Where we live and work shapes us in many ways. Whether growing up in an urban, suburban, or rural community, our neighborhoods can have an outsized impact our hobbies, lifestyle, and health. It was inspiring to see so many investigators presenting findings on this topic today at the American Heart Association (AHA) 2019 Scientific Sessions during the “Environmental and Neighborhood Influences on Health” poster session.
W. Wyatt Wilson and colleagues at the University of Chicago presented “Spatiotemporal Association Between Violent Crime And Ambulatory Elevations In Systolic Blood Pressure”, an innovative analysis of 133,024 geo-coded violent crimes reported by the City of Chicago and home addresses of patients with blood pressure readings from 232,488 unique outpatient appointments. They found that longer duration of exposure to violent crime within 500 meters of patients’ home addresses was associated with increased systolic blood pressure (approximately 0.27 mmHg per crime) [Figure 1]1. These results echo findings from the Jackson Heart Study published earlier this year by Tanya M. Spruill and colleagues on chronic stress and incident hypertension among black adults2. This analysis followed 1,829 adults without hypertension over a median of 7 years and recorded their blood pressure and self-reported stress. After multi-variable adjustment, they found moderate or high perceived stress was associated with higher risk of developing hypertension. The chronic health effects of stress resulting from living in a neighborhood with violent crime is a newly identified and very significant externality of these crimes.
Daniel W. Riggs and colleagues at the University of Louisville presented findings on the interaction between neighborhood greenness, air pollution, and arterial stiffness3. This cross-sectional study of 63 adults measured: neighborhood greenness (satellite-derived normalized difference vegetation [NDVI] index), air pollution (particulate matter [PM] 2.5 levels and ozone levels), and arterial stiffness (augmentation pressure, pulse pressure, and aortic systolic pressure in mmHg). They found among participants living in low greenness areas that air pollution was positively correlated with arterial stiffness. Further, Zachary Rhinehart and colleagues at the University of Pittsburgh presented their poster “Association of Particulate Matter and Incident Stroke in Atrial Fibrillation” which was a retrospective study of 31,414 patients at their academic medical center4. They found that among patients diagnosed with atrial fibrillation, living in neighborhoods with high levels of air pollution (highest quartile compared to lowest quartile) was associated with an increased risk of stroke (HR 1.50; CI 1.30 – 1.72) [Figure 2]. Given such consistent findings between air pollution and cardiovascular disease, I wonder if built environment interventions such as increased vegetation might help mediate neighborhood factors that contribute to cardiovascular disease long-term.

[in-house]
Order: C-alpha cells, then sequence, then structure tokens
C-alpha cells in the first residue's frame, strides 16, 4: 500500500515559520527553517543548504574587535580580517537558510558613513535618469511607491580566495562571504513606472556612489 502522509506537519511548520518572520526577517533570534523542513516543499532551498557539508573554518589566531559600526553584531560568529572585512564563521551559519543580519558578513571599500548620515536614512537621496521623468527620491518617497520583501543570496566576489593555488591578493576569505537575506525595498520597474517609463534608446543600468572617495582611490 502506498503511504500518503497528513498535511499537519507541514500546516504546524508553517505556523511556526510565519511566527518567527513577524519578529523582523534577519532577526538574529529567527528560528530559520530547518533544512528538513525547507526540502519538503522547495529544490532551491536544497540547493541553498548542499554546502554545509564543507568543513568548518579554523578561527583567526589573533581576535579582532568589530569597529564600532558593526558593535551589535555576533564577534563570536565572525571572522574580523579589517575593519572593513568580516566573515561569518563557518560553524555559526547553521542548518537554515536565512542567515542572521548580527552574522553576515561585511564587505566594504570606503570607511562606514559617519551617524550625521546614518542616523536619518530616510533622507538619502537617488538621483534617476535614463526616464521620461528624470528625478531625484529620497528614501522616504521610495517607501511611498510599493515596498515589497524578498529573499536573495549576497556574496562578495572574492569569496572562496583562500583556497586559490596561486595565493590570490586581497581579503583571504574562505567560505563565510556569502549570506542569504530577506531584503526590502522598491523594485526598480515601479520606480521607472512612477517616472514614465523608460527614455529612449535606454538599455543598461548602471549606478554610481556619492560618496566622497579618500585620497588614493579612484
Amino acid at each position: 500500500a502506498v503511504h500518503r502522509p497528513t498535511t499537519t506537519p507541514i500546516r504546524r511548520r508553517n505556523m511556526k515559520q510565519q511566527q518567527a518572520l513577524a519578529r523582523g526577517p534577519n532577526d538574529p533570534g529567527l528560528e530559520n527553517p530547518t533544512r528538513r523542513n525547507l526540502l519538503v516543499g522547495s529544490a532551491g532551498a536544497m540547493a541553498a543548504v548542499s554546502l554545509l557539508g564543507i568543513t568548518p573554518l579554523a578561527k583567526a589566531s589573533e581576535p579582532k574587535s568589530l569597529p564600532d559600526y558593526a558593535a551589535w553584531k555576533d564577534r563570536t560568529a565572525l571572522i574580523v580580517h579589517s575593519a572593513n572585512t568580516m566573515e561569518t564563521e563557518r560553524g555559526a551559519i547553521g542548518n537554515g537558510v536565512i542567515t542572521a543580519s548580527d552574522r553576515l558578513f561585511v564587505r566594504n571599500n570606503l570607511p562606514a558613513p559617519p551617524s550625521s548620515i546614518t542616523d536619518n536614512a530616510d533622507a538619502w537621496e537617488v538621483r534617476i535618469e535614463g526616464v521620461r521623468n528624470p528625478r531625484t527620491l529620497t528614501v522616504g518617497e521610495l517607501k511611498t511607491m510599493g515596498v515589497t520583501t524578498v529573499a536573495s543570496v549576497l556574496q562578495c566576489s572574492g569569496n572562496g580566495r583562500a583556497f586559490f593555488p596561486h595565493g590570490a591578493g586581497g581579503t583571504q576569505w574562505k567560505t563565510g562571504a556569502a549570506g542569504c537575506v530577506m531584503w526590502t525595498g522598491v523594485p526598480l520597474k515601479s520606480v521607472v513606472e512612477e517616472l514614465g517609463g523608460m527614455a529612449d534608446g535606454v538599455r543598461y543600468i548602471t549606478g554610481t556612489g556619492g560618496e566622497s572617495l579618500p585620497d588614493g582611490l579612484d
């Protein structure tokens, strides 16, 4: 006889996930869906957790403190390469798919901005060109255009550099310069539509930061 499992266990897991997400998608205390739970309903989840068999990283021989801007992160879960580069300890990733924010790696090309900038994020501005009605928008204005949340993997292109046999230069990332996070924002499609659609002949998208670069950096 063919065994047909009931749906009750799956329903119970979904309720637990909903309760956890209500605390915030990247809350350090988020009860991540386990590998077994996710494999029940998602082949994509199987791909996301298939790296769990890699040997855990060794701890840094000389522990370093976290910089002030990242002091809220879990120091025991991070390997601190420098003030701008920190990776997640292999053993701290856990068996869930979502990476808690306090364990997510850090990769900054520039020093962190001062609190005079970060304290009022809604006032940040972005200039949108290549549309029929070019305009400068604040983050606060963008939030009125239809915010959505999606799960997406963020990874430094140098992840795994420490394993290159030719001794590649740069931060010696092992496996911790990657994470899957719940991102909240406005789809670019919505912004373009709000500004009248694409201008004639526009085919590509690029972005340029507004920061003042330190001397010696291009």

Attending scientific sessions this year was a phenomenal experience. I came away with new insights for clinic from the late breaking trial sessions, met some incredibly smart and gifted people, and as evidenced by this specific session came away with a renewed enthusiasm to research some questions I was left with. Looking forward to #AHA20!
- W. Wilson et. al. Spatiotemporal Association Between Violent Crime And Ambulatory Elevations In Systolic Blood Pressure. Poster Presentation, American Heart Association 2019 Scientific Sessions, Philadelphia, PA, November 18, 2019 https://www.ahajournals.org/doi/10.1161/circ.140.suppl_1.17139
- J Am Heart Assoc. 2019;8:e012139. DOI: 10.1161/JAHA.119.012139.
- W. Riggs et. al. Effect Modification of Neighborhood Greenness on the Relationship Between Ambient Air Pollution and Arterial Stiffness. Poster Presentation, American Heart Association 2019 Scientific Sessions, Philadelphia, PA, November 18, 2019 https://www.ahajournals.org/doi/10.1161/circ.140.suppl_1.15881
- Rhinehart et. al. Association of Particulate Matter and Incident Stroke in Atrial Fibrillation. Poster Presentation, American Heart Association 2019 Scientific Sessions, Philadelphia, PA, November 18, 2019 https://www.ahajournals.org/doi/10.1161/circ.140.suppl_1.16440
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William Aitken is an internal medicine resident at the University of Miami and Jackson Memorial Hospital in Miami, FL. He is a member of the AHA Council on Epidemiology and Prevention. You can find him on twitter: @williamaitken